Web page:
Sherlock Holmes and the Christmas Demon

By James Lovegrove

Sherlock Holmes and the Christmas Demon, a novel by James Lovegrove
Book details About the author

Sherlock Holmes is long dead, but this has not stopped the character’s legacy from living on. Sherlock was incredibly popular in his Victorian heyday, but the number of TV shows, films and books still being made today suggests that this popularity is still the case. Taking the concept of Sherlock and Holmes and modernising them gives you a little leeway, but setting new stories in the original time and setting is going to force comparisons with Arthur Conan Doyle’s original stories. It takes a confident writer to attempt this and do it well. Thankfully, with Sherlock Holmes and the Christmas Demon we are in the capable hands of James Lovegrove.

As Sherlock Holmes and Dr Watson find themselves arresting a department Father Christmas, they unwittingly catch the attention of a young socialite called Eve Allerthorpe. Could this happenstance be just what Eve was looking for? Back in her family’s large Yorkshire Estate she is being haunted by a creature known as the Black Thurrick, a demon that steals naughty children. Is Eve going insane or is it just a coincidence that she is about to come into her inheritance on the day of her 21st birthday, Christmas Eve.

There are several modern authors who are writing Sherlock Holmes tales, but few of them can balance modern sensibilities with the style of Conan Doyle. Lovegrove is one of the best. Does Christmas Demon feel like it could have been written in 1890? Not really, as it flows in the style that a 2019 reader has come to expect. Lovegrove is a writer who respects the work of the original, but also respects the wishes of a modern reader.

Christmas Demon has the style and appeal of a classic adventure; one story leading into another. Tropes such as Sherlock’s arrogance, a damsel with the vapours and a slice of the supernatural are all present. You could comfortably see this book being adapted as a lavish Christmas TV event and the general public lapping it up, unaware that it was written well over a hundred years after it is set.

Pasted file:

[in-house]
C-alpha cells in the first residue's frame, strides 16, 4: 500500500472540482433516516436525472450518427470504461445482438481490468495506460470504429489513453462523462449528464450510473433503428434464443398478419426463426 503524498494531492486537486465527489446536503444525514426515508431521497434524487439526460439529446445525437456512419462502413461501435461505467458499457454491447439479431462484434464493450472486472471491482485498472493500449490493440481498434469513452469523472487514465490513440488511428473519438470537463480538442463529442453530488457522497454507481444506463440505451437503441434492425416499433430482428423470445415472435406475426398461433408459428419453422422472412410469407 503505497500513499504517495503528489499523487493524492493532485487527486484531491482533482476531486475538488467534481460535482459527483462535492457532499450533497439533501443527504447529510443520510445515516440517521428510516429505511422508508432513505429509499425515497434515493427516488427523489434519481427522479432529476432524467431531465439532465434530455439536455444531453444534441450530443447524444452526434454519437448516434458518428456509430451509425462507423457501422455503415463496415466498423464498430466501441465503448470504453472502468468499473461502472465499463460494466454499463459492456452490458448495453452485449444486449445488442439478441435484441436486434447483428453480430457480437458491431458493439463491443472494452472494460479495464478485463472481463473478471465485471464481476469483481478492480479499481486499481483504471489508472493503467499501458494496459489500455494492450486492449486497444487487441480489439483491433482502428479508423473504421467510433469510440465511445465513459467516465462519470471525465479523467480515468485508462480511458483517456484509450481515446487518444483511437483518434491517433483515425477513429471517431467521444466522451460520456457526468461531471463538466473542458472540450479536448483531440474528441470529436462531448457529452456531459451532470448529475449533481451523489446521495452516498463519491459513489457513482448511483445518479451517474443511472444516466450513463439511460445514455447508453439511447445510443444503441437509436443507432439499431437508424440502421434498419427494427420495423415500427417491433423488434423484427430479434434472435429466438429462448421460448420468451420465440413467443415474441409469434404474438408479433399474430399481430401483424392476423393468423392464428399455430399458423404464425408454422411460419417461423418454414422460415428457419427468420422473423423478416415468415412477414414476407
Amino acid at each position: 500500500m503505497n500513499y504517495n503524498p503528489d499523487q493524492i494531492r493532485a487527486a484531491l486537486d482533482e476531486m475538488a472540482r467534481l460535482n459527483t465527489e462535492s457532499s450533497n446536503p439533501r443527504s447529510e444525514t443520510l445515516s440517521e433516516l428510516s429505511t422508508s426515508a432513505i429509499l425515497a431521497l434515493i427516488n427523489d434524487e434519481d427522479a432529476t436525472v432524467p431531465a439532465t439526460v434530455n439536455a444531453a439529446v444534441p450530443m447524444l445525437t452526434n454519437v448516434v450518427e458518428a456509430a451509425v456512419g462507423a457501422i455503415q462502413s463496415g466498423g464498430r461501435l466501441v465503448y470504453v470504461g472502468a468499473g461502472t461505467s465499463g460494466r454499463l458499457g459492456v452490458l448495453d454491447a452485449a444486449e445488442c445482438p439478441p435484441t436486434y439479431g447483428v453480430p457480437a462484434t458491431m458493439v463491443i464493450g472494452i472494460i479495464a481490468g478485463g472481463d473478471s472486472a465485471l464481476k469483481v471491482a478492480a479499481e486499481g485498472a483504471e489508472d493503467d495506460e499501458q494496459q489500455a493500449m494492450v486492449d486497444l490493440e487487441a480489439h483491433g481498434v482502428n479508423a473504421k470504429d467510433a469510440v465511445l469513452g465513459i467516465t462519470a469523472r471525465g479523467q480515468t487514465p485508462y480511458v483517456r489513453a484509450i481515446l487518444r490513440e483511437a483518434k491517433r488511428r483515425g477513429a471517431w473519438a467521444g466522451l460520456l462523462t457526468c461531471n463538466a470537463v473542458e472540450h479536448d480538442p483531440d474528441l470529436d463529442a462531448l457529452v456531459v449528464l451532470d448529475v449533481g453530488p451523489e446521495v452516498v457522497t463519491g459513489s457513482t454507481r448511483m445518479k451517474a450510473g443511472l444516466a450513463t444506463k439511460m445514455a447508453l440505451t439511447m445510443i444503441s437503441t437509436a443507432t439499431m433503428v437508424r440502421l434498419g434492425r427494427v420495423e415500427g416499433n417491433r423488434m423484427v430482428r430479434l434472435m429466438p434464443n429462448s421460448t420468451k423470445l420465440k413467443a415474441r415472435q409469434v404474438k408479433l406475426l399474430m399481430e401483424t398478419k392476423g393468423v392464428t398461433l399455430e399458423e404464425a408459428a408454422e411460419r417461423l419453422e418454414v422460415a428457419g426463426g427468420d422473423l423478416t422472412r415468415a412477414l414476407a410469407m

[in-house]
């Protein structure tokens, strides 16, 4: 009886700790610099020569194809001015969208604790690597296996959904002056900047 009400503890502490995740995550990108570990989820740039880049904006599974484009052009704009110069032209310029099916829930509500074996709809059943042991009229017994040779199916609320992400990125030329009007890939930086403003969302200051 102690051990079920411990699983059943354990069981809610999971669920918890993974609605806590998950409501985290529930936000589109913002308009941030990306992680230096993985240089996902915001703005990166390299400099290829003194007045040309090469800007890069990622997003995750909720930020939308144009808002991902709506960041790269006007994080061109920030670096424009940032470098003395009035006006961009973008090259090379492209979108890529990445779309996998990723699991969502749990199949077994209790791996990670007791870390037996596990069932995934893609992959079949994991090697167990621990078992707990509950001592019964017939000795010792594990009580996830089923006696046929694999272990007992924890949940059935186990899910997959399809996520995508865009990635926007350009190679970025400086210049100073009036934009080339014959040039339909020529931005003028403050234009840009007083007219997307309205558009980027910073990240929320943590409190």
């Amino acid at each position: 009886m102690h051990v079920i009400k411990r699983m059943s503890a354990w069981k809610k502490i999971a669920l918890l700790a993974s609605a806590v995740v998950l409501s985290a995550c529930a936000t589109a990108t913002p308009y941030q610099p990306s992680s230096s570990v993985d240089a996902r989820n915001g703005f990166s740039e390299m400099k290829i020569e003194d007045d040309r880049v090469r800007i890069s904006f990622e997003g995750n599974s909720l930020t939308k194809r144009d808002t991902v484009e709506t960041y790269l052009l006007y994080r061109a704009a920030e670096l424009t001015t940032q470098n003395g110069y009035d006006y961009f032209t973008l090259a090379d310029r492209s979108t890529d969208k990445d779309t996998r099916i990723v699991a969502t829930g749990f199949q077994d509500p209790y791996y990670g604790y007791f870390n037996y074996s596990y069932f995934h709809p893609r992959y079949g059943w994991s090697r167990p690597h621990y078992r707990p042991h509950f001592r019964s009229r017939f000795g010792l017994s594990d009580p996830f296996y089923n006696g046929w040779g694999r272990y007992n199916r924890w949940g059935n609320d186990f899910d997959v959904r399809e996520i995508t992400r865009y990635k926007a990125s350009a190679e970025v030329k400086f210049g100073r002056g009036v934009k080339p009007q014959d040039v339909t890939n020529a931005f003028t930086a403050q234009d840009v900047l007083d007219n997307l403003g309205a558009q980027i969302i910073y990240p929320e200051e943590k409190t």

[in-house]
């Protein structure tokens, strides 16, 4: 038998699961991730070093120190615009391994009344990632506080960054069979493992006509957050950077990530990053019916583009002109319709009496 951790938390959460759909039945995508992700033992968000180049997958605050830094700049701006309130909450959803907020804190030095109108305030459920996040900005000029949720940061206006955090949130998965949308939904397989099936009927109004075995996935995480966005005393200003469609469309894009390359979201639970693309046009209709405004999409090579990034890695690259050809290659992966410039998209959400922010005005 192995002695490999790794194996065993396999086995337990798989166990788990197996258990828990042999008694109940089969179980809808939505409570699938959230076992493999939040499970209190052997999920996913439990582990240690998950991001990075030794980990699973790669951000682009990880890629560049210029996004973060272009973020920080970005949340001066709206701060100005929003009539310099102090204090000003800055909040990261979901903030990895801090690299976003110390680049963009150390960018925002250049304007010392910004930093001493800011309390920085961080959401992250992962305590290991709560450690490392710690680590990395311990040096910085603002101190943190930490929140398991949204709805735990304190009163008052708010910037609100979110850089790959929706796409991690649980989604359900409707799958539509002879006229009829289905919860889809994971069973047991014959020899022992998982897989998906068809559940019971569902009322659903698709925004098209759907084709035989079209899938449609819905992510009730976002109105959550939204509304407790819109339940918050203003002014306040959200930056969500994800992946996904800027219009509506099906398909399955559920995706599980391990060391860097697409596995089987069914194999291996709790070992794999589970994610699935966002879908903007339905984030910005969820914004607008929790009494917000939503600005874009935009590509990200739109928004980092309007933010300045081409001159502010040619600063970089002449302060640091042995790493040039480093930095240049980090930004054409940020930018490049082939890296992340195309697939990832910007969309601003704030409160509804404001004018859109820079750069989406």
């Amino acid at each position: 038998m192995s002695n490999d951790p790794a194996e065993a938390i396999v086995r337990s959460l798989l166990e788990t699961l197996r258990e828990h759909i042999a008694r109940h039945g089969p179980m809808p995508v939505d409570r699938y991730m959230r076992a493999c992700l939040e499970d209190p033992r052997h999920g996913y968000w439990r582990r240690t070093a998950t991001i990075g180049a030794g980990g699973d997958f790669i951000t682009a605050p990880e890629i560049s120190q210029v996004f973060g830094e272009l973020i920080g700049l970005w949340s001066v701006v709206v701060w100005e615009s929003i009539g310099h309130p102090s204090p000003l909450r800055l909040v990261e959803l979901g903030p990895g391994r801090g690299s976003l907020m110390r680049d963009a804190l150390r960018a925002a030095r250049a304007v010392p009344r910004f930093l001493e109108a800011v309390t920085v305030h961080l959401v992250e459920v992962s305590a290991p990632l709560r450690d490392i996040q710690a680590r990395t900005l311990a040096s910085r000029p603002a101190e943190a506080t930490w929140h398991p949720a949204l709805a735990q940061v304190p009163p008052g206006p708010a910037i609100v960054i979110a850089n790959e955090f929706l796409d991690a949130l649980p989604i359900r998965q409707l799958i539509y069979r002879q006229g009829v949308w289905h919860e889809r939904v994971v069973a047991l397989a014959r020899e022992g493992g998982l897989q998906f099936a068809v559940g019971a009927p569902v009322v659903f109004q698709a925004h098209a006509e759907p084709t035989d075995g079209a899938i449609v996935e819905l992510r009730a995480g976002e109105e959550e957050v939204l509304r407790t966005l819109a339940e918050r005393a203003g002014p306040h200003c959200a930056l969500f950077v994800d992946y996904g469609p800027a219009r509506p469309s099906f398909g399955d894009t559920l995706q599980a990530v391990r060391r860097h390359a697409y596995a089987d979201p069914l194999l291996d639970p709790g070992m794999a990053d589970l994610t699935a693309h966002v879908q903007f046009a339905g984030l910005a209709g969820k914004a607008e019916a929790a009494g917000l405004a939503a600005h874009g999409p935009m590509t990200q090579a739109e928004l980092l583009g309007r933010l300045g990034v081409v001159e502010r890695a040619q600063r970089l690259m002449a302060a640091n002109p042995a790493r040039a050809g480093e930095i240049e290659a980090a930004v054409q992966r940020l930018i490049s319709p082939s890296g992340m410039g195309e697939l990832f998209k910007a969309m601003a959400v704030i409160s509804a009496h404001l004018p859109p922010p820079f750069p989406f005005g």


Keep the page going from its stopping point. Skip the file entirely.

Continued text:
The book works because it has a great mystery at the centre and the relationship between Sherlock and Watson feels so right. Lovegrove keeps the concept that this is a non-fiction told from the pen of Watson, so it is this character that we see events through. His internal monologues feel right for the character and it was nice to see the compassion that both our heroes have for one another.

The case of the Black Thurrick feels like something that you could have pulled straight from The Adventures of Sherlock Holmes. The protagonists act as they might back then, it is only some of the sensibilities of the Allerthorpe’s who feel more present. There have always been liars, cheats and charlatans in Sherlock Holmes’ books, but here their actions are a little fruiter in detail. This is in keeping with what we are used to reading in 2019 and makes for a pacier read that will have fans of modern crime fiction enjoying the book alongside Sherlockian diehards.   

With the presence of a Christmas Demon at its centre, this is a book that feels more seasonal than most. You can read it anytime of the year, but there is a benefit from reading it in December. Lovegrove paints a picture of a High Victorian Christmas that will have you racing to the internet to research what half the food is. Potted lamperns anyone? The book truly captures the spirit towards the end in a scene that gives you that warm feeling that only Christmas can bestow.

With so many modern Sherlock books being written it is sometimes difficult to know which ones to try. Lovegrove proves once more with Christmas Demon that he can capture an authentic sense of the originals and still create a compelling tale that will appeal to modern tastes. This book can be devoured in a few reading sessions by an avid reader. Therefore, it will make a great Christmas gift for the Sherlock Holmes fan in your life. They will have it done by Boxing Day and rightly so.

Written on 5th November 2019 by .

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